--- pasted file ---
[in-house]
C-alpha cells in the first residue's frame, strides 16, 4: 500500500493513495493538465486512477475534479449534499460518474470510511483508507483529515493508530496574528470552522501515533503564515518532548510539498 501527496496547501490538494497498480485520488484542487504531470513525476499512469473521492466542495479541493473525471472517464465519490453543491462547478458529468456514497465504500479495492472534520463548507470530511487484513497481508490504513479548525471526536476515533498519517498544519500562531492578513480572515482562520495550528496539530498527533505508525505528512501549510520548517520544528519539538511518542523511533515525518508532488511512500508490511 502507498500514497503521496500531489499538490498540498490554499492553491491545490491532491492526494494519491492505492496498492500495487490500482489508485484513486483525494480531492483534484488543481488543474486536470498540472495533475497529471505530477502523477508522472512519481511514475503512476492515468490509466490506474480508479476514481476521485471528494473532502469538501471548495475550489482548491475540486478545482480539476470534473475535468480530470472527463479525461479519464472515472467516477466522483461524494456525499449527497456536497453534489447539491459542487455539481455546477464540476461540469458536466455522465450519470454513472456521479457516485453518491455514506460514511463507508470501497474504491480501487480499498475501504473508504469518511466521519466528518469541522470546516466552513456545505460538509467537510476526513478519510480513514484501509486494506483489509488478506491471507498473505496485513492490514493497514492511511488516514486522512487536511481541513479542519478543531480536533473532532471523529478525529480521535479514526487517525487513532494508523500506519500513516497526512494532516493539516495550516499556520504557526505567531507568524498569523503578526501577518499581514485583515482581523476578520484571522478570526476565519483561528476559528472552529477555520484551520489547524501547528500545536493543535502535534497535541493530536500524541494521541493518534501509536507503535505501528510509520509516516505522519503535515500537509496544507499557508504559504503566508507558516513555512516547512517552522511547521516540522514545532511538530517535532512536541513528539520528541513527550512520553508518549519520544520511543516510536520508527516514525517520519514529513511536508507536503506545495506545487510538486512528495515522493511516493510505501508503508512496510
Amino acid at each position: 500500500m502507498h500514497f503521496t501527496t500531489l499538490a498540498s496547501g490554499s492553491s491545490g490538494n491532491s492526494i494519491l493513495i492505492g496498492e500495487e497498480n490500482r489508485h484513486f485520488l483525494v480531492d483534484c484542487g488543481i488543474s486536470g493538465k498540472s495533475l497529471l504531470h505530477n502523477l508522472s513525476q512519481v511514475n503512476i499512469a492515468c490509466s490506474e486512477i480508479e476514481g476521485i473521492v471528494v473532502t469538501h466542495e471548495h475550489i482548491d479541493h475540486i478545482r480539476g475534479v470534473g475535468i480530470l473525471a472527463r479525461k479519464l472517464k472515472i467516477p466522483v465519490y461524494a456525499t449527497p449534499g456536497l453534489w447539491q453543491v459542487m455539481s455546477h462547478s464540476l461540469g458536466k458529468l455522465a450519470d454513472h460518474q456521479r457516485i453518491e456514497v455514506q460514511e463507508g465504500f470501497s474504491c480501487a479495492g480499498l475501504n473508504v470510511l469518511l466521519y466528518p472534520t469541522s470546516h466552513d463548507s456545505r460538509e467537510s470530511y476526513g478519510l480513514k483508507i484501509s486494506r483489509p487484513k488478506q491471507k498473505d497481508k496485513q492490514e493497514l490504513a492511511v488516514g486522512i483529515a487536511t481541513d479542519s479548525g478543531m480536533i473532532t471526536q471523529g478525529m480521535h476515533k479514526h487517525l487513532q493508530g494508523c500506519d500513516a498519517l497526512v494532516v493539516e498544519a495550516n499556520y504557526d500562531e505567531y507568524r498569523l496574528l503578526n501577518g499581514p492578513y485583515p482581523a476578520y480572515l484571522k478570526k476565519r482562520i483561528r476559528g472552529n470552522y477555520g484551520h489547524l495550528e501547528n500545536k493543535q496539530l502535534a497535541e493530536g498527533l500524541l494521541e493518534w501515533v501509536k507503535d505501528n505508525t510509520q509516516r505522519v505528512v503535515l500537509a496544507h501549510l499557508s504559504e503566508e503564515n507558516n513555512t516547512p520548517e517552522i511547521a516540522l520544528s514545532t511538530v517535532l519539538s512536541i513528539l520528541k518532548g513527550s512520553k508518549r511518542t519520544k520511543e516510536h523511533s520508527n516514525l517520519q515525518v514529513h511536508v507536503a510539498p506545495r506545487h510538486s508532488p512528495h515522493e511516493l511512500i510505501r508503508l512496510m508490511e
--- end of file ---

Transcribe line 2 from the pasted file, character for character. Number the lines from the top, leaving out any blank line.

C-alpha cells in the first residue's frame, strides 16, 4: 500500500493513495493538465486512477475534479449534499460518474470510511483508507483529515493508530496574528470552522501515533503564515518532548510539498 501527496496547501490538494497498480485520488484542487504531470513525476499512469473521492466542495479541493473525471472517464465519490453543491462547478458529468456514497465504500479495492472534520463548507470530511487484513497481508490504513479548525471526536476515533498519517498544519500562531492578513480572515482562520495550528496539530498527533505508525505528512501549510520548517520544528519539538511518542523511533515525518508532488511512500508490511 502507498500514497503521496500531489499538490498540498490554499492553491491545490491532491492526494494519491492505492496498492500495487490500482489508485484513486483525494480531492483534484488543481488543474486536470498540472495533475497529471505530477502523477508522472512519481511514475503512476492515468490509466490506474480508479476514481476521485471528494473532502469538501471548495475550489482548491475540486478545482480539476470534473475535468480530470472527463479525461479519464472515472467516477466522483461524494456525499449527497456536497453534489447539491459542487455539481455546477464540476461540469458536466455522465450519470454513472456521479457516485453518491455514506460514511463507508470501497474504491480501487480499498475501504473508504469518511466521519466528518469541522470546516466552513456545505460538509467537510476526513478519510480513514484501509486494506483489509488478506491471507498473505496485513492490514493497514492511511488516514486522512487536511481541513479542519478543531480536533473532532471523529478525529480521535479514526487517525487513532494508523500506519500513516497526512494532516493539516495550516499556520504557526505567531507568524498569523503578526501577518499581514485583515482581523476578520484571522478570526476565519483561528476559528472552529477555520484551520489547524501547528500545536493543535502535534497535541493530536500524541494521541493518534501509536507503535505501528510509520509516516505522519503535515500537509496544507499557508504559504503566508507558516513555512516547512517552522511547521516540522514545532511538530517535532512536541513528539520528541513527550512520553508518549519520544520511543516510536520508527516514525517520519514529513511536508507536503506545495506545487510538486512528495515522493511516493510505501508503508512496510